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Publication Detail
The role of chromosome missegregation in cancer development: a theoretical approach using agent-based modelling.
  • Publication Type:
    Journal article
  • Publication Sub Type:
    Journal Article
  • Authors:
    Araujo A, Baum B, Bentley P
  • Publication date:
    2013
  • Pagination:
    e72206, ?
  • Journal:
    PLoS One
  • Volume:
    8
  • Issue:
    8
  • Country:
    United States
  • PII:
    PONE-D-12-37687
  • Language:
    eng
  • Keywords:
    Algorithms, Aneuploidy, Apoptosis Regulatory Proteins, Cell Transformation, Neoplastic, Chromosomal Instability, Chromosome Segregation, Gene Expression Regulation, Neoplastic, Genotype, Humans, Mitosis, Models, Genetic, Neoplasms, Nondisjunction, Genetic
Abstract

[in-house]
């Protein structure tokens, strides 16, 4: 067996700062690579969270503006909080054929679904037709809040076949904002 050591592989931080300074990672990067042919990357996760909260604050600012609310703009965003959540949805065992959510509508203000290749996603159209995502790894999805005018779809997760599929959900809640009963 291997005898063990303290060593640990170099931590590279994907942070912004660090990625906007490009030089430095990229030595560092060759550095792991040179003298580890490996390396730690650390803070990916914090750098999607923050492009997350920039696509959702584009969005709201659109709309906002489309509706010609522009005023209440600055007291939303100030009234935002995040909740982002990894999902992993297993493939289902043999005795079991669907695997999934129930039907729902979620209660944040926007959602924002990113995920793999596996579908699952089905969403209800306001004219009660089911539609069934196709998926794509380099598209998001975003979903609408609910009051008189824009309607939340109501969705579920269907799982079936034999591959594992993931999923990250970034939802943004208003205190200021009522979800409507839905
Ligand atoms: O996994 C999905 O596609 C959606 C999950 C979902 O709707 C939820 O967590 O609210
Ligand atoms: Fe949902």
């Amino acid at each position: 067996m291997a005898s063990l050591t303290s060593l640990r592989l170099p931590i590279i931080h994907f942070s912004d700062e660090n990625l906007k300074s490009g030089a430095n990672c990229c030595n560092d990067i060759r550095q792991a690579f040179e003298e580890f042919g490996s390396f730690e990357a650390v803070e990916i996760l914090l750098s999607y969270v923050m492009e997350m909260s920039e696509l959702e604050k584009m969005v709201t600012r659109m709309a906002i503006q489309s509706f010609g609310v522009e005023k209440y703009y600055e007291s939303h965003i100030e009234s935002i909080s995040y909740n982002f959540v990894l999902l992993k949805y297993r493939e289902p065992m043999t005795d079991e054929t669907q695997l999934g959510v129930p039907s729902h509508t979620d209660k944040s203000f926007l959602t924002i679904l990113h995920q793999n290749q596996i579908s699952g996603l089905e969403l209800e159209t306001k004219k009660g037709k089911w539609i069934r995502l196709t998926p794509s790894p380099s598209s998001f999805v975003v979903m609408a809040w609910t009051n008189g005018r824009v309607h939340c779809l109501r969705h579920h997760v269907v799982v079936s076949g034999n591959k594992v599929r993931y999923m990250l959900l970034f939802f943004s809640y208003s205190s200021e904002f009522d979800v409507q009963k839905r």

Many cancers are aneuploid. However, the precise role that chromosomal instability plays in the development of cancer and in the response of tumours to treatment is still hotly debated. Here, to explore this question from a theoretical standpoint we have developed an agent-based model of tissue homeostasis in which to test the likely effects of whole chromosome mis-segregation during cancer development. In stochastic simulations, chromosome mis-segregation events at cell division lead to the generation of a diverse population of aneuploid clones that over time exhibit hyperplastic growth. Significantly, the course of cancer evolution depends on genetic linkage, as the structure of chromosomes lost or gained through mis-segregation events and the level of genetic instability function in tandem to determine the trajectory of cancer evolution. As a result, simulated cancers differ in their level of genetic stability and in their growth rates. We used this system to investigate the consequences of these differences in tumour heterogeneity for anti-cancer therapies based on surgery and anti-mitotic drugs that selectively target proliferating cells. As expected, simulated treatments induce a transient delay in tumour growth, and reveal a significant difference in the efficacy of different therapy regimes in treating genetically stable and unstable tumours. These data support clinical observations in which a poor prognosis is correlated with a high level of chromosome mis-segregation. However, stochastic simulations run in parallel also exhibit a wide range of behaviours, and the response of individual simulations (equivalent to single tumours) to anti-cancer therapy prove extremely variable. The model therefore highlights the difficulties of predicting the outcome of a given anti-cancer treatment, even in cases in which it is possible to determine the genotype of the entire set of cells within the developing tumour.
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